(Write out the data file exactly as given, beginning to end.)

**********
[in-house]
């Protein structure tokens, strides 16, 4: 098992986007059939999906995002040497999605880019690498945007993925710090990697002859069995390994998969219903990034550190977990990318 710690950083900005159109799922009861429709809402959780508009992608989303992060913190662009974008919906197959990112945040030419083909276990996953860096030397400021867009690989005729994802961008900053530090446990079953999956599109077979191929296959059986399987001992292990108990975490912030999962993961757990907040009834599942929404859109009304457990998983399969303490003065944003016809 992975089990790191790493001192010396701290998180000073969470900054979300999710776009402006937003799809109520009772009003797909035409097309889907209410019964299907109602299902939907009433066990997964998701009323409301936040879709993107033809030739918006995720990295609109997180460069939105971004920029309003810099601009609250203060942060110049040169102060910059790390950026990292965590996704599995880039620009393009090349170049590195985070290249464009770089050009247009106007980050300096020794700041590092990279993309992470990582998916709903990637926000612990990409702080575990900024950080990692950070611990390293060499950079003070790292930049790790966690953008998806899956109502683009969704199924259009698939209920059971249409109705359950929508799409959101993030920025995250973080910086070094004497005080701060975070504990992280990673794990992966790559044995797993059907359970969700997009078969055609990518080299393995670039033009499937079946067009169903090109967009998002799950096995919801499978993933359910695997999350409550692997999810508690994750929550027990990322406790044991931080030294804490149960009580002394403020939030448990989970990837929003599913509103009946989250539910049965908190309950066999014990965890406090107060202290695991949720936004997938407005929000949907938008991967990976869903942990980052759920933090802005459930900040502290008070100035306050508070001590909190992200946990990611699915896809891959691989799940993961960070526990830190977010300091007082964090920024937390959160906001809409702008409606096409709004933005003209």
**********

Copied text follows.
[in-house]
């Protein structure tokens, strides 16, 4: 098992986007059939999906995002040497999605880019690498945007993925710090990697002859069995390994998969219903990034550190977990990318 710690950083900005159109799922009861429709809402959780508009992608989303992060913190662009974008919906197959990112945040030419083909276990996953860096030397400021867009690989005729994802961008900053530090446990079953999956599109077979191929296959059986399987001992292990108990975490912030999962993961757990907040009834599942929404859109009304457990998983399969303490003065944003016809 992975089990790191790493001192010396701290998180000073969470900054979300999710776009402006937003799809109520009772009003797909035409097309889907209410019964299907109602299902939907009433066990997964998701009323409301936040879709993107033809030739918006995720990295609109997180460069939105971004920029309003810099601009609250203060942060110049040169102060910059790390950026990292965590996704599995880039620009393009090349170049590195985070290249464009770089050009247009106007980050300096020794700041590092990279993309992470990582998916709903990637926000612990990409702080575990900024950080990692950070611990390293060499950079003070790292930049790790966690953008998806899956109502683009969704199924259009698939209920059971249409109705359950929508799409959101993030920025995250973080910086070094004497005080701060975070504990992280990673794990992966790559044995797993059907359970969700997009078969055609990518080299393995670039033009499937079946067009169903090109967009998002799950096995919801499978993933359910695997999350409550692997999810508690994750929550027990990322406790044991931080030294804490149960009580002394403020939030448990989970990837929003599913509103009946989250539910049965908190309950066999014990965890406090107060202290695991949720936004997938407005929000949907938008991967990976869903942990980052759920933090802005459930900040502290008070100035306050508070001590909190992200946990990611699915896809891959691989799940993961960070526990830190977010300091007082964090920024937390959160906001809409702008409606096409709004933005003209």